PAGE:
Every business has a duty to ensure its employees feel valued and supported in the workplace.
When organizations fail to do this, employees may become demotivated, struggle with their work, and eventually leave the business.
Traditionally, HR departments have offered a variety of compensation and benefits packages to recognize the important role that employees play in their business. These include everything from medical insurance to company shares.
But with the ongoing rise of new HR technologies, the way in which firms offer employee compensation and benefits packages has transformed significantly. UNLEASH spoke to HR leaders and experts about technology-based employee compensation and benefits.
Compensation and benefits must evolve
The rise of remote working during the coronavirus pandemic has transformed the relationship between businesses and employees, according to Gartner chief of HR research Brian Kropp.
However, with many companies likely to continue providing their employees with the ability to work remotely once the pandemic ends, he argues that compensation and benefits must change with the times.
As we move towards an era of hybrid working, businesses will need to continue to build deeper connections with employees to retain talent and maintain engagement.
Brian Kropp, Gartner chief of HR research
“Businesses needed to support employee wellbeing during a traumatic time to maintain productivity levels, while video meetings provided a window into their personal lives,” says Kropp.
“As we move towards an era of hybrid working, businesses will need to continue to build deeper connections with employees to retain talent and maintain engagement. The organization’s compensation and benefits package will need to evolve to support this.”
In the past, businesses focused on rewarding their employees with financial perks as part of their compensation and benefits packages. But Kropp says they should now be aimed at improving the life experiences of employees.
He tells UNLEASH: “Businesses should expand the benefits package to support families, communities, and causes close to the employee.
“Our research has found that deeper relationships with employees can lead to a 21% increase in performance. However, only one-quarter of companies plan to maintain programs introduced to support employees through the pandemic.”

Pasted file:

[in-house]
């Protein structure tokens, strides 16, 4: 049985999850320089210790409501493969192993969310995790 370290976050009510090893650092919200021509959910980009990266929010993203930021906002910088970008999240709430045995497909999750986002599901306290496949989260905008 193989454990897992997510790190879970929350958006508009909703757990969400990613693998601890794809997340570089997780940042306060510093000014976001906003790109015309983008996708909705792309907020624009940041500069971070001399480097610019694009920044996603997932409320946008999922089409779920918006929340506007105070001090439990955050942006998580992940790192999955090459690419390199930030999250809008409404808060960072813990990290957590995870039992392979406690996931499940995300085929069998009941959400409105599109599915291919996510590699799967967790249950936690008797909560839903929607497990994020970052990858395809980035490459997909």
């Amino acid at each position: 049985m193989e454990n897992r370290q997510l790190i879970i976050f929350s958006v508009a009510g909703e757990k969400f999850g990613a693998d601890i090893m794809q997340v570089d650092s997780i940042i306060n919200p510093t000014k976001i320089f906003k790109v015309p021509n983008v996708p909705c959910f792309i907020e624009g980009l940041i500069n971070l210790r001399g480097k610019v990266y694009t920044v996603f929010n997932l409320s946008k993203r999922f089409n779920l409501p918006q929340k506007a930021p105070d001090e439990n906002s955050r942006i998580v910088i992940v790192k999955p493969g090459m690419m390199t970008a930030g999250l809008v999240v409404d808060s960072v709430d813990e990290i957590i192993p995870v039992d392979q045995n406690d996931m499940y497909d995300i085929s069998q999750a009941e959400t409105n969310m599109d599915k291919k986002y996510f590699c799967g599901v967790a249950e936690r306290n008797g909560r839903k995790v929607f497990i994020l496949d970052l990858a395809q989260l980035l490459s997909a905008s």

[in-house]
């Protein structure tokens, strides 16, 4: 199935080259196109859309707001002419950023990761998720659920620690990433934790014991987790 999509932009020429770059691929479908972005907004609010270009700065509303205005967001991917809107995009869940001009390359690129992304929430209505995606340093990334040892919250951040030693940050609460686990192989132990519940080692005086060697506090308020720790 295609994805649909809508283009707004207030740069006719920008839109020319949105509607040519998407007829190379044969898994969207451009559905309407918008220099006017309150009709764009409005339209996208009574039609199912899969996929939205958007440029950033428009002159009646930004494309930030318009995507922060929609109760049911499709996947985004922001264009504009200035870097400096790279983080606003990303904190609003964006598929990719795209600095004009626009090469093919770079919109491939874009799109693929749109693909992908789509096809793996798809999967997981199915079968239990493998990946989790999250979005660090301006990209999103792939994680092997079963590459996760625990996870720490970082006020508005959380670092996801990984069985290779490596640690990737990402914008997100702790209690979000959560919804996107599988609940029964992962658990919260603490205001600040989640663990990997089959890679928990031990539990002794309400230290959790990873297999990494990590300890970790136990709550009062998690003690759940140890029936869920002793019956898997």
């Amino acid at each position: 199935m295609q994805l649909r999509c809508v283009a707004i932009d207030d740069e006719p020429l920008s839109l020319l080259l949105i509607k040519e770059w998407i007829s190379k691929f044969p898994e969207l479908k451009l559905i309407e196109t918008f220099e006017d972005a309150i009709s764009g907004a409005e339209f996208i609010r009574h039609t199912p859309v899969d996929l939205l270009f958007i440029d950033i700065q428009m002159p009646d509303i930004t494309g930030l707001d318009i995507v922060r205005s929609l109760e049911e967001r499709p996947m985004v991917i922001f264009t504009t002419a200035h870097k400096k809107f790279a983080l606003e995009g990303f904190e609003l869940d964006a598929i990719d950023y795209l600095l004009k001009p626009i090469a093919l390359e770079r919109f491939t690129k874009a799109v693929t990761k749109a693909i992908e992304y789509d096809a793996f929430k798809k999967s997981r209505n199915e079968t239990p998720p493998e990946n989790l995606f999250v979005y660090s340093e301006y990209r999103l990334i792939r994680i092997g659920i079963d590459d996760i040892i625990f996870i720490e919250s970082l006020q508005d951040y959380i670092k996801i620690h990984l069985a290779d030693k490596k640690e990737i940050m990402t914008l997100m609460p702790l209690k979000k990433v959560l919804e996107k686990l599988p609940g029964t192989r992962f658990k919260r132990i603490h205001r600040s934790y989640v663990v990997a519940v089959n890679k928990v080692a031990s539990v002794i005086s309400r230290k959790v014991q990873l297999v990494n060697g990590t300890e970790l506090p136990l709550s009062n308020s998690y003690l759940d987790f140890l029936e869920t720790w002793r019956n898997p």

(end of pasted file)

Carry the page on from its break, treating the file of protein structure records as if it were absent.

Leveraging cloud technology and big data
Advancements in cloud-based HR systems mean that employers can better support employees by providing easy access to platforms and applications to manage the resources available to them, says Oracle HR business director Kealey Chapman.
She adds: “For instance, employees can view up-to-date information on healthcare policies from apps on their mobile device or even use on-demand payroll features to request pay ahead of their usual cycle.”
In addition to cloud platforms and tools, Chapman explains that HR departments can also leverage analytics and employee data to ensure they deliver the best possible compensation and benefits to staff. And, she notes, HR professionals don’t need to be skilled data scientists to do this.
“Simple dashboards can give managers a holistic view of the end-to-end employee experience, including information from departments such as finance and sales; creating an accurate review of regional salary benchmarks and retention trends to make sure talented employees are properly compensated across the business,” she says.
“As the driving force behind every organization, these tools are an essential investment to meaningfully support employee wellbeing and retention.”
The best of both worlds
Starling Bank, a UK-based digital challenger bank, has taken several steps to reward the hard work of its staff through compensation and benefits.
Susanna Yallop, chief people officer, says: “Last year we announced that employees would get shares in the company with a goal of allowing staff to benefit directly from business success.
“There are lots of perks designed to make working at Starling rewarding. We give two days’ additional paid leave for voluntary work, another day off on their birthday, plus a month’s paternity leave for new dads – which is above statutory requirements.”
Besides offering traditional perks like company shares and extra time off, Starling Bank is also using a range of digital solutions to provide additional employee compensation and benefits.